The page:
To better demonstrate the feature size reduction effect by peripheral inhibition, a set of lines was written on the substrate with increasing inhibition power under a fixed excitation power of 5.6 mW and scanning speed of 1 mm s− 1. The quantitative statistics were determined as shown in Fig. 3b, based on scanning electron microscopy (SEM) images of the polymer lines. The dots are raw data and the solid lines are fits. With inhibition light powers of 0, 8, 18, 28, and 38 mW, the linewidth decreases from 102 nm (point A in Fig. 3b) to 81 nm (point B), 66 nm (point C), 54 nm (point D), and 36 nm (point E), respectively. Overall, the achievable linewidth reduction reached 65% (from 102 nm to 36 nm) as a result of inhibition. The dependence of the feature size on excitation and inhibition power is also discussed in Supplementary Note 3. The minimal feature size is mainly limited by the mechanical strength of the photoresist, the capability of adhering to the substrate, and the stability of the lithographic system. When comparing the scanning velocity, resolution, and feature size achieved by SC-PPI with those achieved by previous studies on multicolor PPI lithography [7, 19,20,21,22,23,24] (as shown in Supplementary Fig. 6), it can be observed that SC-PPI enables a scanning velocity that is more than 10 times faster while maintaining the same level of resolution and feature size. The improvement in scanning velocity can greatly reduce the fabrication time, which is essential to meet the demands of mass production.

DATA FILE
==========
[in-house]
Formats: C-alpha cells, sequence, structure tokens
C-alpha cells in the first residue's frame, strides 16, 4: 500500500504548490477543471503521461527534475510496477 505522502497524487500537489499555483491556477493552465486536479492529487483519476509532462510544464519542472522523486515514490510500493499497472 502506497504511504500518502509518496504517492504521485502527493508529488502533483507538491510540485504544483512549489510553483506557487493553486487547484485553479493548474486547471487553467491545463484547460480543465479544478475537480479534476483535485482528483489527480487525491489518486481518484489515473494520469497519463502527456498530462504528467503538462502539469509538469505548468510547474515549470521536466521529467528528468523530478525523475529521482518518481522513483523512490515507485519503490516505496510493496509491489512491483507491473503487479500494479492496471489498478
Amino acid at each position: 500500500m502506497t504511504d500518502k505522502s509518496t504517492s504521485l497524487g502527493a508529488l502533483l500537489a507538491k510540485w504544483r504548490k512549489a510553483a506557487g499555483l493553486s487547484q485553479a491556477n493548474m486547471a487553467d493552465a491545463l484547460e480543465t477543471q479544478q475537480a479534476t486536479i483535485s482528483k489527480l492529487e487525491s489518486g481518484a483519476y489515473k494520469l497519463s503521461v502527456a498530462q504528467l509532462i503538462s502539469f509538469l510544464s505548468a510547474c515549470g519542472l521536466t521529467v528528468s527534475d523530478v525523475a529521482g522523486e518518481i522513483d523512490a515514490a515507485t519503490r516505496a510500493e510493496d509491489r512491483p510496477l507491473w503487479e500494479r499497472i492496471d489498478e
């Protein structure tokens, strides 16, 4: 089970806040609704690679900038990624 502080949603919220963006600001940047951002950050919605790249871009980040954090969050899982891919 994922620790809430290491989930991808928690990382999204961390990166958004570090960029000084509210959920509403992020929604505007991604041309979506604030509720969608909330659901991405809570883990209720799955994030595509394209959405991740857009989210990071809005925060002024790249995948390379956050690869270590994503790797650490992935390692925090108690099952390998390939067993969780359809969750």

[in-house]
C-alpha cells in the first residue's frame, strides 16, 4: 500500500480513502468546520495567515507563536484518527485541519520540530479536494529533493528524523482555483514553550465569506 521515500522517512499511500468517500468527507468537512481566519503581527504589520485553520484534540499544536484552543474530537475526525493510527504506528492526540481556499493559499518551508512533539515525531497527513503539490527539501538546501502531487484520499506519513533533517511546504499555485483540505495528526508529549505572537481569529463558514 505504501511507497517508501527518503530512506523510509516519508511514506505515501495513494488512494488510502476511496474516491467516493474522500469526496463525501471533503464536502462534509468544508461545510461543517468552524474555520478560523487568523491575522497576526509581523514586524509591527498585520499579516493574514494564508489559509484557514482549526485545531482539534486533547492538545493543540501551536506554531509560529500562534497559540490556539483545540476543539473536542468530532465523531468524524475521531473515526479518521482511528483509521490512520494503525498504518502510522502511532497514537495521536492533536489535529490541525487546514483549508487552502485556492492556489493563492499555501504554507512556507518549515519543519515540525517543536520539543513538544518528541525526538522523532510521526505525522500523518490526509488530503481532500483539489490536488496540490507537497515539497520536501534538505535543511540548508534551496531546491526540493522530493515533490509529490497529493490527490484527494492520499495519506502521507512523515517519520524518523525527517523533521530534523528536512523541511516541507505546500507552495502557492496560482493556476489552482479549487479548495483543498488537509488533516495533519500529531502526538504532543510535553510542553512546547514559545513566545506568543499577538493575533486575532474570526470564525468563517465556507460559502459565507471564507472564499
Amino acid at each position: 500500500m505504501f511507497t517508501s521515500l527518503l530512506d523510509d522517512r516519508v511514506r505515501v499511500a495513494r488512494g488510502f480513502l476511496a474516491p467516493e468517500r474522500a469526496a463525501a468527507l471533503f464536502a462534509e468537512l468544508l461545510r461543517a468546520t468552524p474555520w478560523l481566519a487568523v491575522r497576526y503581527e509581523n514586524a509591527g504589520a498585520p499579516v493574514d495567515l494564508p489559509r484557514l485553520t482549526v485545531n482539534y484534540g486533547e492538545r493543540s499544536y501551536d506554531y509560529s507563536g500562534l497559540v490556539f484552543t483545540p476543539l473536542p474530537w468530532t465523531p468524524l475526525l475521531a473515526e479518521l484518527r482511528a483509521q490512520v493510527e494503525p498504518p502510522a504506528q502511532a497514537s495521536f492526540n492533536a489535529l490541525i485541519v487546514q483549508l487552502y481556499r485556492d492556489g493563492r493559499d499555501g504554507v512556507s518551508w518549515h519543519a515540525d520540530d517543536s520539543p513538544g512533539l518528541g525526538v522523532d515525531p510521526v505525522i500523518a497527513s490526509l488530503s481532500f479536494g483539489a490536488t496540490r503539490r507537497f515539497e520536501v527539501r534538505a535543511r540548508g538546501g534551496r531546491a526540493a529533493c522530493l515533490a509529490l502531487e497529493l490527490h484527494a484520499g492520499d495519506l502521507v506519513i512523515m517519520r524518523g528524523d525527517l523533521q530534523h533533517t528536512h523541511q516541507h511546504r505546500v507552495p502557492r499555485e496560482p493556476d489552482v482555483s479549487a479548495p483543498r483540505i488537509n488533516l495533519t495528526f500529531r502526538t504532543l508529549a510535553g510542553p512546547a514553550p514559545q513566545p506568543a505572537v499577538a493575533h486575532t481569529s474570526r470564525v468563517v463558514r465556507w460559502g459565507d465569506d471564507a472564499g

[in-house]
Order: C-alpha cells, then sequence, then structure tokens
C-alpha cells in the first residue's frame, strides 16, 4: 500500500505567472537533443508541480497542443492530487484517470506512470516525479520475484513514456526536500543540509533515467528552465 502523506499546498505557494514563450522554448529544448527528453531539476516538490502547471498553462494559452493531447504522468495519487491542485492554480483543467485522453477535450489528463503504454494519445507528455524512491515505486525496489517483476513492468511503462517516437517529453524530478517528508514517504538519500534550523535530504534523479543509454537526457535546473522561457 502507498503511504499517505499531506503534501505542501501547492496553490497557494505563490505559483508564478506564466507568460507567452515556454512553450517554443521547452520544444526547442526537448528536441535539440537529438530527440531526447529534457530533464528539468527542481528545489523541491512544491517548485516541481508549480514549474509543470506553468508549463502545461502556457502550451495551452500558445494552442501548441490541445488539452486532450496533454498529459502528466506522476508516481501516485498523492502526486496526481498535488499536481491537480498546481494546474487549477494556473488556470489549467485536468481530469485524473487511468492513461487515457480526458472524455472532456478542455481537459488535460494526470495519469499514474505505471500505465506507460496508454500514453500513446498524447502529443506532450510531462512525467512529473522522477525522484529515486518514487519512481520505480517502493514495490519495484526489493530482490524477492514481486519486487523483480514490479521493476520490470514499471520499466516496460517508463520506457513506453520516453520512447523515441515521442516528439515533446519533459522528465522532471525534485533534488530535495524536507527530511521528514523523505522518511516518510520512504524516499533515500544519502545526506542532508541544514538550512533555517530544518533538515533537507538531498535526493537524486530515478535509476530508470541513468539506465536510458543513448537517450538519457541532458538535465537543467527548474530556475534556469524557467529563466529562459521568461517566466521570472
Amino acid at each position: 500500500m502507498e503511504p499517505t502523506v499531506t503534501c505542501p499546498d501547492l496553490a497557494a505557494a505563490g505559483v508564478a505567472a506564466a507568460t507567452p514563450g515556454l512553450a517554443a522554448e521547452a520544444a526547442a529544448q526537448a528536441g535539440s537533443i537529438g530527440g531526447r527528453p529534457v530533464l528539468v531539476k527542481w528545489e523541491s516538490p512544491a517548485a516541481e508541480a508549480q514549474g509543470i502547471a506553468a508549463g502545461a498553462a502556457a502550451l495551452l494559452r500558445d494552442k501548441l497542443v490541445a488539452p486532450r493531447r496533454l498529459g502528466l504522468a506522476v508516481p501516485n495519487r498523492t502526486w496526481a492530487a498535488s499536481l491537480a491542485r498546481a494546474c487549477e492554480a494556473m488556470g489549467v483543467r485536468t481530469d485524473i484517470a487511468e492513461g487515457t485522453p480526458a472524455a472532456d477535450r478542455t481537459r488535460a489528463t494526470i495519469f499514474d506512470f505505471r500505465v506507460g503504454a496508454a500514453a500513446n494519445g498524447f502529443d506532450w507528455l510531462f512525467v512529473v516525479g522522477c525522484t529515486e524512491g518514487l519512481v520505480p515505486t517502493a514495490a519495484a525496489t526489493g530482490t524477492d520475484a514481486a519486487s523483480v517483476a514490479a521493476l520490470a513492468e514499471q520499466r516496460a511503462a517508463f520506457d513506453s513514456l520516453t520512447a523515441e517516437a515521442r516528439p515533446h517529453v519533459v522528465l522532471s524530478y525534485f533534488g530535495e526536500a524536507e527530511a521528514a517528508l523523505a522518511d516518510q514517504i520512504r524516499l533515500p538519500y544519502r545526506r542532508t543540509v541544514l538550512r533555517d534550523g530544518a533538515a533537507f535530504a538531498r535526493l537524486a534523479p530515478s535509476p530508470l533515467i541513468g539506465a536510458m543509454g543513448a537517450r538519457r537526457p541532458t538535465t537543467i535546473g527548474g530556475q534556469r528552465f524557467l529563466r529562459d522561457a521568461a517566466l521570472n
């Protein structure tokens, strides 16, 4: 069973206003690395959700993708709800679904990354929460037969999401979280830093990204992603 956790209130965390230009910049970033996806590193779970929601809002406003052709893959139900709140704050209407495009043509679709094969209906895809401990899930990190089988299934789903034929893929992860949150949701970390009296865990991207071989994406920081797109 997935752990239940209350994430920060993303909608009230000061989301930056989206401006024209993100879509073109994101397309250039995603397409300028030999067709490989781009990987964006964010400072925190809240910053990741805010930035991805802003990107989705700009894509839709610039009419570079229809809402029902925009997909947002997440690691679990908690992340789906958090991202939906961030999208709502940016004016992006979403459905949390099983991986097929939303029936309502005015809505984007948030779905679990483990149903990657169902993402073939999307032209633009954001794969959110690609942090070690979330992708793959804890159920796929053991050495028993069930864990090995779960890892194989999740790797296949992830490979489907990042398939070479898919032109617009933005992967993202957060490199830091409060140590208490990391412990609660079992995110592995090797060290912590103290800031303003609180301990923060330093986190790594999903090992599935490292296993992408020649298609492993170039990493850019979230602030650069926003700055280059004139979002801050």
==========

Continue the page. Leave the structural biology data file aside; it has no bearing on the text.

Further validation of the resolution enhancement by SC-PPI was performed by comparing the nanorod-based geometric metasurfaces fabricated with the inhibition lights on (Fig. 4c) and off (Fig. 4d). Among the various classes of metasurfaces, geometric metasurfaces consisting of nanorods with spatially varied orientations can arbitrarily manipulate the wavefront owing to the geometric properties of their phase distributions. As shown in Fig. 4b, the nanorods were successively rotated by 11.25° (π/16), which could generate 16 levels of phase delays in the range of 0 to 2π. With the PPI beam off (Fig. 4d), geometric metasurfaces with a period of 350 nm were fabricated with an excitation power of 5.6 mW and a writing speed of 1 mm s− 1. Each nanorod had a width of 100 nm and a length of 250 nm. As shown in Fig. 4d, the metasurface quality suffered tremendously from the formation of numerous micro-bridges between neighboring nanorods at distances less than 120 nm from one another, induced by proximity effects. However, as illustrated in Fig. 4c, super-resolution DLW can be achieved with an inhibition power of 10 mW, reducing the width of the nanorods to 75 nm while minimizing the microbridge crosslinking. This result demonstrates the ability of SC-PPI to mitigate the proximity effect. The degree of super-resolution achieved was compatible with the fabrication of an ultra-flat metasurface exhibiting tailored photonic properties.

Fig. 4
figure 4

Super-resolution DLW of geometric metasurfaces with 16 phase levels. a A cell unit of the nanorod-based metasurface fabricated by SC-PPI. The cell structures are arranged at periods of P = 350 nm and with the orientation angles ϕ. b The nanorods with 16 orientation angles offer transmitted light phase responses from 0 to 2π. c-d Comparison between the metasurfaces with the inhibition beam on (c) and off (d) illustrates that the inhibition beam not only decreases the width of nanorods from 100 nm to 75 nm, but also mitigates crosslinking

Design, fabrication, and characterization of the metasurface with tailored photonic properties